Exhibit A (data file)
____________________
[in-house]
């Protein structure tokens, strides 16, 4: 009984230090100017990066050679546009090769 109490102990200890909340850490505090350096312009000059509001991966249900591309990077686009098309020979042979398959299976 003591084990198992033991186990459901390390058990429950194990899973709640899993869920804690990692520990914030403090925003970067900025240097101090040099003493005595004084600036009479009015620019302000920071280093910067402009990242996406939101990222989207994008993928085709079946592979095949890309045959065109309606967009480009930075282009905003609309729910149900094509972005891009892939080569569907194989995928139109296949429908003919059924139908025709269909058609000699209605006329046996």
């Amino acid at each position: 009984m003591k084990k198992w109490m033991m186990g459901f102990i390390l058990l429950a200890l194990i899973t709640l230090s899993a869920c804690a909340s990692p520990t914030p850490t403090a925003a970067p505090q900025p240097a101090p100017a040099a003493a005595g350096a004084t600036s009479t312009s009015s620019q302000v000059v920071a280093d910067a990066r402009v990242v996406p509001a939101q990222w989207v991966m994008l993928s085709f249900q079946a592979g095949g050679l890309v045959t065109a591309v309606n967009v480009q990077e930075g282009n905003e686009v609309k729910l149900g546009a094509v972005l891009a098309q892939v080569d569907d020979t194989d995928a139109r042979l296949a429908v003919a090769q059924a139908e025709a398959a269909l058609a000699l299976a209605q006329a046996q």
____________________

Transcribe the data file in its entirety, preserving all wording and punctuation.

[in-house]
């Protein structure tokens, strides 16, 4: 009984230090100017990066050679546009090769 109490102990200890909340850490505090350096312009000059509001991966249900591309990077686009098309020979042979398959299976 003591084990198992033991186990459901390390058990429950194990899973709640899993869920804690990692520990914030403090925003970067900025240097101090040099003493005595004084600036009479009015620019302000920071280093910067402009990242996406939101990222989207994008993928085709079946592979095949890309045959065109309606967009480009930075282009905003609309729910149900094509972005891009892939080569569907194989995928139109296949429908003919059924139908025709269909058609000699209605006329046996």
């Amino acid at each position: 009984m003591k084990k198992w109490m033991m186990g459901f102990i390390l058990l429950a200890l194990i899973t709640l230090s899993a869920c804690a909340s990692p520990t914030p850490t403090a925003a970067p505090q900025p240097a101090p100017a040099a003493a005595g350096a004084t600036s009479t312009s009015s620019q302000v000059v920071a280093d910067a990066r402009v990242v996406p509001a939101q990222w989207v991966m994008l993928s085709f249900q079946a592979g095949g050679l890309v045959t065109a591309v309606n967009v480009q990077e930075g282009n905003e686009v609309k729910l149900g546009a094509v972005l891009a098309q892939v080569d569907d020979t194989d995928a139109r042979l296949a429908v003919a090769q059924a139908e025709a398959a269909l058609a000699l299976a209605q006329a046996q």